Rotten system eating into apple trade | chandigarh | Hindustan Times
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Rotten system eating into apple trade

chandigarh Updated: Apr 09, 2013 09:41 IST

The next time you step out to buy apples, know for sure that the high price you are paying is not because of any shortfall in production. The price is actually manipulated by a well-knit network of agents and contractors. So while you end up shelling out anything upward of Rs 110 per kg, the grower does not get more than Rs 35 of that.

The journey of the Kashmiri apple from the orchard to your plate forms a complex web. An eye-opening report -- 'Marketing System and Price Spread of Apple in Kashmir' -- by the National Bank for Agriculture and Rural Development (NABARD) shows there are no less than 50 intermediaries or market functionaries who collectively siphon off 71-75% of the consumer price. These include free growers, captive growers, pre-harvest contractors, forwarding agents, commission agents, commission-cum-financiers, cold store/controlled atmosphere store owners, processors, retailers, 'mashakhor' (sub-wholesaler), 'laddani' (sub-wholesaler) and 'thelewala' (vendor). There are about 3,000 commission agents for apples in J&K alone -- add another 2,000 operating in Azadpur market in Delhi, and you realise how lucrative the trade is.


Now let us look at how the system works. The harvest season begins in July, and reaches its peak by the middle of November. A few months before the harvest, pre-harvest contractors make a rough assessment of the production expected, and provide an advance to the grower.

More often than not, the cost of fertiliser and pesticides applied and the cost of transportation, packing and harvesting are borne by the grower. In addition, the grower has to provide 6-12% to the commission agent for the agreement to lift his produce. This is against the prescribed norms.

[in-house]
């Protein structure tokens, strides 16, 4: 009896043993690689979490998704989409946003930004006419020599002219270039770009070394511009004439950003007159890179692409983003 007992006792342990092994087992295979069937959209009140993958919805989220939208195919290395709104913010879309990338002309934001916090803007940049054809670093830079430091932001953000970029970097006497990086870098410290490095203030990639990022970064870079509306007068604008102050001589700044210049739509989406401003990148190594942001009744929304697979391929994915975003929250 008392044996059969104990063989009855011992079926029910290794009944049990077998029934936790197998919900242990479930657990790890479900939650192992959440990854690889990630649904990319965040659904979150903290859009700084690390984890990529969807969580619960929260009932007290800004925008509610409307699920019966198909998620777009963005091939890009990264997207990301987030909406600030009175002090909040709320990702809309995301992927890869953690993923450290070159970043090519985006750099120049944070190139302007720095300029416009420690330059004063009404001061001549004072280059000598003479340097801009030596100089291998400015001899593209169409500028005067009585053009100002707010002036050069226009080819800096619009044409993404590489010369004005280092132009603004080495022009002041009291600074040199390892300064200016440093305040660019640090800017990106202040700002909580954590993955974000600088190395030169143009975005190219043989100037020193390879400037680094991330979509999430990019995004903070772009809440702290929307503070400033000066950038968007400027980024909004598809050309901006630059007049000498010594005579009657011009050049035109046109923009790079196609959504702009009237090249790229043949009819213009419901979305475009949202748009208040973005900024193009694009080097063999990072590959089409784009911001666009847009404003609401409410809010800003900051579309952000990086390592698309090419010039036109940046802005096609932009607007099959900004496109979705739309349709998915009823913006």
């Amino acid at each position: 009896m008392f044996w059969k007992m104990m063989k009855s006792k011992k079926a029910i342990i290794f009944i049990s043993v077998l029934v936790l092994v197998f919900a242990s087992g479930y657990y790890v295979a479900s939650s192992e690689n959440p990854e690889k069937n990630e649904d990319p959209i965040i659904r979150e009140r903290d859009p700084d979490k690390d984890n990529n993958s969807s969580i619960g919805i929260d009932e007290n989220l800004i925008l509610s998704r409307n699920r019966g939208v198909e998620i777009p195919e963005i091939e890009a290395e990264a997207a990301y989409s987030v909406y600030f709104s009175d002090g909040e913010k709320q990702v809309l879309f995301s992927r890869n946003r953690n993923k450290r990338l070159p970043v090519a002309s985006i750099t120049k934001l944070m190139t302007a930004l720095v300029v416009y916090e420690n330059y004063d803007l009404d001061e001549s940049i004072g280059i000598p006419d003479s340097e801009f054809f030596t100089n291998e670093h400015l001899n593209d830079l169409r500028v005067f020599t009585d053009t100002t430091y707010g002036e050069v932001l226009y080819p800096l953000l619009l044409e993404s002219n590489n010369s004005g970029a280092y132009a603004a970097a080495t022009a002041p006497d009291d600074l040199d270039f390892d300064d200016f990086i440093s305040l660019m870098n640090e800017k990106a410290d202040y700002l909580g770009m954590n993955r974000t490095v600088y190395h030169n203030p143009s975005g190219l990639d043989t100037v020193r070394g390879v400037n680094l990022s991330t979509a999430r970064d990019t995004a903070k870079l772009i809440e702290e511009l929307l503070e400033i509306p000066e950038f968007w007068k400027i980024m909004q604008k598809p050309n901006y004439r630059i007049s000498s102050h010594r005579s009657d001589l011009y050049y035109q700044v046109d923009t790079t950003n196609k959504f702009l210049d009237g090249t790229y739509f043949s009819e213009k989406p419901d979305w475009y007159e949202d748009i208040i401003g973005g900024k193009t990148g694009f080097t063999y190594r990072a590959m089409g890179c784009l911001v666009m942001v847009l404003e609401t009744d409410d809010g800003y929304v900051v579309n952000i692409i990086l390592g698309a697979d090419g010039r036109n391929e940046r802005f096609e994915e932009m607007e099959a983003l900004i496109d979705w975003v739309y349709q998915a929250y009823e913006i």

These pre-harvest contractors deliver the produce to Azadpur market in Delhi, where two types of auctions take place -- open and undercover. The study observes that in both, the stakes are never raised high. The system appears to be more or less pre-fixed, and it works out to be a buyer's market.


Interestingly, commission agents have been lately setting up cold stores and controlled atmosphere stores (CAS) for which they receive subsidy and cheaper credit from banks. It is generally believed that cold stores help in reducing losses and thereby provide a better price to growers. In reality, CAS helps in manipulating prices. The NABARD report says: "Seven cold stores in Azadpur market and another 100 CAS stores at Kundli in Haryana are leading to a sort of 'hoarding'."

Many commission agents have become self-buyers who purchase from the contractors or in auctions, and showing it as 'excess/unsold' apples shift these to stores for long duration. While the grower is paid the price prevailing at the time of auctions, the hoarded apples are sold in the off-season at high price. The benefit does not percolate to the small growers, nor does the consumer get any benefit.

The report also blames commercial banks for extending subsidised loans to commission agents instead of apple growers, who then exploit growers by extending loans at a higher rate of interest. In 2011-12, apple growers received an advance of Rs 1,200 crore of which only Rs 200 crore came from banks, the rest from commission agents and contractors.

It is obvious that the price rise is not because of supply constraints. It also negates the view that farmers benefit when inflation goes up.


I agree that primarily it is the poor implementation of Agricultural Produce Market Committee (APMC) Act of 1997 to blame for the mess. Over the years, traders have cartels which are difficult to break simply because successive governments have turned a blind eye.

But to say that the way forward is to dismantle the APMC Act and allow private terminal markets, which are supposed to provide higher price to growers and a better price to consumers, is another flawed hypothesis. The prevailing rotten system needs to be set right, but throwing it away is not the right answer.

It is being suggested that foreign direct investment (FDI) in retail will set the house in order and end the exploitation of the farmers. Without even examining the implications, I find the policymakers are keen to bring in organised retail.

Let us look at how the organised retail has exploited the dairy farmers in Britain. Supermarket giants like Tesco and Sainsbury have pushed prices down to unsustainable levels, pushing dairy farmers out of business. These farmers are crying for a fair price mechanism that the supermarkets must be made to adhere to.

(The writer is a food and agricultural policy analyst)